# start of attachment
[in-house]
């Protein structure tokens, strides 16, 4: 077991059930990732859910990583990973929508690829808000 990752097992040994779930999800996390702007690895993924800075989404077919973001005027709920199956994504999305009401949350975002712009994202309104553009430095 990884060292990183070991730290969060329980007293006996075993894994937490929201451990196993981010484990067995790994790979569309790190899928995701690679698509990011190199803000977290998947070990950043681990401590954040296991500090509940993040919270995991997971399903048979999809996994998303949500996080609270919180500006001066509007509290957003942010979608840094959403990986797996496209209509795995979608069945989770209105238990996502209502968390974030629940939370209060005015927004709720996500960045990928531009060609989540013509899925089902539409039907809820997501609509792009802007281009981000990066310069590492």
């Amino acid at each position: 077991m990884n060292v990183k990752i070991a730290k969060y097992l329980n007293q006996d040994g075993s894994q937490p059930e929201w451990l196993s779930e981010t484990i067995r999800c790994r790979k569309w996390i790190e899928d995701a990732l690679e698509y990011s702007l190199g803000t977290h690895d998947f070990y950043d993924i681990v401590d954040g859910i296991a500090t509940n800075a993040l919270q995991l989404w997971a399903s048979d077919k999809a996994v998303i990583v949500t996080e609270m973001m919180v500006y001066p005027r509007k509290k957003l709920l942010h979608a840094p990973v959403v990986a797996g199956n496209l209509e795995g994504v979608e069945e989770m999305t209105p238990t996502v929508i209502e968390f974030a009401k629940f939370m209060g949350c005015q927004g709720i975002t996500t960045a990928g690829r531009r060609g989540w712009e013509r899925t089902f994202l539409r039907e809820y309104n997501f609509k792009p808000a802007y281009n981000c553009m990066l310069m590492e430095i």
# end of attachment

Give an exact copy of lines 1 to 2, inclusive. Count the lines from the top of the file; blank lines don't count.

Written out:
[in-house]
């Protein structure tokens, strides 16, 4: 077991059930990732859910990583990973929508690829808000 990752097992040994779930999800996390702007690895993924800075989404077919973001005027709920199956994504999305009401949350975002712009994202309104553009430095 990884060292990183070991730290969060329980007293006996075993894994937490929201451990196993981010484990067995790994790979569309790190899928995701690679698509990011190199803000977290998947070990950043681990401590954040296991500090509940993040919270995991997971399903048979999809996994998303949500996080609270919180500006001066509007509290957003942010979608840094959403990986797996496209209509795995979608069945989770209105238990996502209502968390974030629940939370209060005015927004709720996500960045990928531009060609989540013509899925089902539409039907809820997501609509792009802007281009981000990066310069590492």